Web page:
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Stanford Hospital fails at patient privacy

Posted By Ricardo Barton On Sep 9, 2011 @ 8:56 pm In News | Comments Disabled

Stanford Fail

Now, now, kids, it isn’t polite to poke fun at our incompetent adversaries brethren across the Bay. Especially when their failures come at the expense of many thousands of unsuspecting people.

According to The New York Times [1], the private records of 20,000 emergency room patients at Stanford Hospital were posted on a commercial website where they remained for almost a year (almost a year? Holy sh-) before being discovered last month. While the records did not contain Social Security numbers, birth dates or credit card numbers, they did contain “names, diagnosis codes, account numbers, admission and discharge dates, and billing charges for patients.”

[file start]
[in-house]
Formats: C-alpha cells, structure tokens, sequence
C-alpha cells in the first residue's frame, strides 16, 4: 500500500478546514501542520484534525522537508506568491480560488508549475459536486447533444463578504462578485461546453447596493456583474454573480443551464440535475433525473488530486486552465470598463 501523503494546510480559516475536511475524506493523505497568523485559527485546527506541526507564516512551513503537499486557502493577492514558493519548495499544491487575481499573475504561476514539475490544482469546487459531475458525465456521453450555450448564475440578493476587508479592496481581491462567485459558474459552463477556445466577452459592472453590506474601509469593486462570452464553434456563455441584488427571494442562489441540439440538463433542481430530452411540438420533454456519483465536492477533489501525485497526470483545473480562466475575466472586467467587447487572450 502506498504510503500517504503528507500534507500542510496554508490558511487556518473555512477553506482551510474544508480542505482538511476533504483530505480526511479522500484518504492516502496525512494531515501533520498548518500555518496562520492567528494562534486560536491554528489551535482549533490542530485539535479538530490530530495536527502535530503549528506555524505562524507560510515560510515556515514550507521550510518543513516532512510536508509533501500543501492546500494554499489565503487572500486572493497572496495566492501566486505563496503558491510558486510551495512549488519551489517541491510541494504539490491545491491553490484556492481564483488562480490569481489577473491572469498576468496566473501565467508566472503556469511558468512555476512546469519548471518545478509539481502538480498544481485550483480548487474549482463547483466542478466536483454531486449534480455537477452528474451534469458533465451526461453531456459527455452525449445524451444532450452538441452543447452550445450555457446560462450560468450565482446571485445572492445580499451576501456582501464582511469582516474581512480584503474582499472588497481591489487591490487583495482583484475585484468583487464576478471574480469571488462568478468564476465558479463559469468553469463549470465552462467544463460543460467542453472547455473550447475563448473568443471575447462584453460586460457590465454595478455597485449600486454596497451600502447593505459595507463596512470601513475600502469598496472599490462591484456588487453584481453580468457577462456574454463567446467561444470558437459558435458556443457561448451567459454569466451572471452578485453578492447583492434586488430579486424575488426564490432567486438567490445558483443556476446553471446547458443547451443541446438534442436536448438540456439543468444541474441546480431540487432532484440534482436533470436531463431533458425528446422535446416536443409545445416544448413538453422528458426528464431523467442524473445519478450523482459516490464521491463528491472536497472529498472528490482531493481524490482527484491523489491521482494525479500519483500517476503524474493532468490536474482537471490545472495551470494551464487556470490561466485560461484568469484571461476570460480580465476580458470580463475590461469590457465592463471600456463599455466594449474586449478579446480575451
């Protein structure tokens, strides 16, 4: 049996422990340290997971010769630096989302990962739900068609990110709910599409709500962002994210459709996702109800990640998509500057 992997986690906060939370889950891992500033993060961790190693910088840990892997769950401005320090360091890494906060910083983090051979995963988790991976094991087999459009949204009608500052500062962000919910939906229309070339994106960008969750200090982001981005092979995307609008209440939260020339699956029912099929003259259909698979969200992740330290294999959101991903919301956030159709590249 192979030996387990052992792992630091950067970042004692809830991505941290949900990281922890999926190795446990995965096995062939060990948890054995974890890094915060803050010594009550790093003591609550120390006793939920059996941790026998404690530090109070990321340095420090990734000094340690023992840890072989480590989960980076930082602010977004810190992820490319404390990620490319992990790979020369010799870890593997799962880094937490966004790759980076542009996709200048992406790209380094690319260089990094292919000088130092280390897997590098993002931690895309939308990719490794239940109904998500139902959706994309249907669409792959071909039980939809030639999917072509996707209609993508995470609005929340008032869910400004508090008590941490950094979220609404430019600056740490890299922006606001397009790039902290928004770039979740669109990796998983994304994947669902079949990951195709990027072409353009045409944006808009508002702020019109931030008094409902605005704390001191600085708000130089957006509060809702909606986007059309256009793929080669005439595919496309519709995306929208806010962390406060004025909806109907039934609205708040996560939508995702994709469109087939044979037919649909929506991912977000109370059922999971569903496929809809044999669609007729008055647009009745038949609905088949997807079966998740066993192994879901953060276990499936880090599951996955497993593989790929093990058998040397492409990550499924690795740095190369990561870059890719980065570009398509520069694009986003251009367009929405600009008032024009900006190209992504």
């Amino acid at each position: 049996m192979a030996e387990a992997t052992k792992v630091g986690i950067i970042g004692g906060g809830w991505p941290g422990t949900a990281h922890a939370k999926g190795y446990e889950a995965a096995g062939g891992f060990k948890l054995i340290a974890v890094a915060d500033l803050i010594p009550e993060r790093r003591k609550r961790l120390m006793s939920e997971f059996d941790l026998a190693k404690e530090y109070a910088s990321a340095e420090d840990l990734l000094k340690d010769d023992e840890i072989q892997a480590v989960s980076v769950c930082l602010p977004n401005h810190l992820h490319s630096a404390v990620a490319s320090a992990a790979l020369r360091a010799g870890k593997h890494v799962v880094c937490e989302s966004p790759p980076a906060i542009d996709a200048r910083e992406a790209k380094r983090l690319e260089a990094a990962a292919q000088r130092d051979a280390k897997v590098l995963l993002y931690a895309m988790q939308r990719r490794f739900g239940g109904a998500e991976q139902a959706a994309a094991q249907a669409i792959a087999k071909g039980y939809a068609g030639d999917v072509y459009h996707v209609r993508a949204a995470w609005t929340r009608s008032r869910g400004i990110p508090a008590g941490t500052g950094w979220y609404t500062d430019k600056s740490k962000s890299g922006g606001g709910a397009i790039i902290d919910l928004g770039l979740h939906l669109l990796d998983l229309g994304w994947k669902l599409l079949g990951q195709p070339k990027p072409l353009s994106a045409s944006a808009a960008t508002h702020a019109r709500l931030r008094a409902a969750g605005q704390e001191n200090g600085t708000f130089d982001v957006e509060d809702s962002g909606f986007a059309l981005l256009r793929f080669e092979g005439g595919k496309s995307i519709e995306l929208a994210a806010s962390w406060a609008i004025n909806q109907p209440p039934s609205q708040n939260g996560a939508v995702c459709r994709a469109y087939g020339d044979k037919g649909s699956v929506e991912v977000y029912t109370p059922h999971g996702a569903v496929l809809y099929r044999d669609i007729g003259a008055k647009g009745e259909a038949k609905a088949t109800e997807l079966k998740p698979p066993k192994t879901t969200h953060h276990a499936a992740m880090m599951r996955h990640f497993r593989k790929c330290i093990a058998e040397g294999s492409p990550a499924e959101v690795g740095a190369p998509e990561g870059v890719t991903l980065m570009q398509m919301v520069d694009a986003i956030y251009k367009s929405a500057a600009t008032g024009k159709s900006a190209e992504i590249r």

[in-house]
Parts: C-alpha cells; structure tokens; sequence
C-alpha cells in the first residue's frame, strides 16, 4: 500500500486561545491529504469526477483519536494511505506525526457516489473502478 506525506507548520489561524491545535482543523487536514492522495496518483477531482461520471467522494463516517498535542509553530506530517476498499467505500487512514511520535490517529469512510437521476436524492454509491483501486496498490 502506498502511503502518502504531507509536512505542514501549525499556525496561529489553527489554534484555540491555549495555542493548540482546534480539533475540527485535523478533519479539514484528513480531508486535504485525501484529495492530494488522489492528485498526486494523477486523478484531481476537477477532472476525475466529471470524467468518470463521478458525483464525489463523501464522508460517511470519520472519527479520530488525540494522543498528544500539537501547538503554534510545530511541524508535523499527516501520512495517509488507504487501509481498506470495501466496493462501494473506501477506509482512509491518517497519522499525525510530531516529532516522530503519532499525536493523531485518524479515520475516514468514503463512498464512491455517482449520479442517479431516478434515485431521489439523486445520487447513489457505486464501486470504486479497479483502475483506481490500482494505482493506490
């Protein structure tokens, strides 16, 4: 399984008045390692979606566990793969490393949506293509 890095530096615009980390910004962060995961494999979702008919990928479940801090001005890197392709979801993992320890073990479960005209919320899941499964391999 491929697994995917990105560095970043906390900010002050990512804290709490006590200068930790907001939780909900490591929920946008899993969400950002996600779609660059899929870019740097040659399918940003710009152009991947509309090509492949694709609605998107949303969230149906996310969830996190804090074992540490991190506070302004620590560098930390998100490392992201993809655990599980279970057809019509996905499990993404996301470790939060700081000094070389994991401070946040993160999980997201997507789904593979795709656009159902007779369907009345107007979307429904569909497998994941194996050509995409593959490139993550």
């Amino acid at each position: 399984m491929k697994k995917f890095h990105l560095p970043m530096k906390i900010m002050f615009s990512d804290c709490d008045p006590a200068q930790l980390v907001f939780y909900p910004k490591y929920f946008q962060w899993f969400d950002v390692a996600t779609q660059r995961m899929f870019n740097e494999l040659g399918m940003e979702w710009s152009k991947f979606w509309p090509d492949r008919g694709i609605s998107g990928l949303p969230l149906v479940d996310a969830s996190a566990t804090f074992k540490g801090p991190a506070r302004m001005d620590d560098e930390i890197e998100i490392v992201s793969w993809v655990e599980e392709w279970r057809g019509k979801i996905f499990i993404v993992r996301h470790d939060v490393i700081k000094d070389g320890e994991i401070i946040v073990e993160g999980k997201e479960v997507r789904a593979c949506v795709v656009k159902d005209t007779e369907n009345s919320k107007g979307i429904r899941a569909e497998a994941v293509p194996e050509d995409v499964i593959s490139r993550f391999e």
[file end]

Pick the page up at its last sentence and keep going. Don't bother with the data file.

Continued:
And you thought we were calling them incompetent just to be mean.

Much of the blame, however, is being passed on (what a surprise) to Multi-Specialty Collection Services, an outside billing contractor which created the spreadsheet that ended up on “Student of Fortune,” a website that allows students to buy answer sheets purchase online tutoring services. The spreadsheet was posted on the site last September “as an attachment to a question about how to convert the data into a bar graph.”

Uh … wow … that is incredibly dumb.

The person who posted it remains unknown but we’re assuming he graduated from Stanford.

Image Source: Jez Page [2] under Creative Commons
Patient Data Posted Online in Major Breach of Privacy [New York Times [1]]

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URL to article: http://clog.dailycal.org/2011/09/09/stanford-hospital-fails-at-patient-privacy/

URLs in this post:

[1] According to The New York Times: http://www.nytimes.com/2011/09/09/us/09breach.html?_r=1&hp=&pagewanted=all

[2] Jez Page: http://www.flickr.com/photos/jezpage/4259659744/

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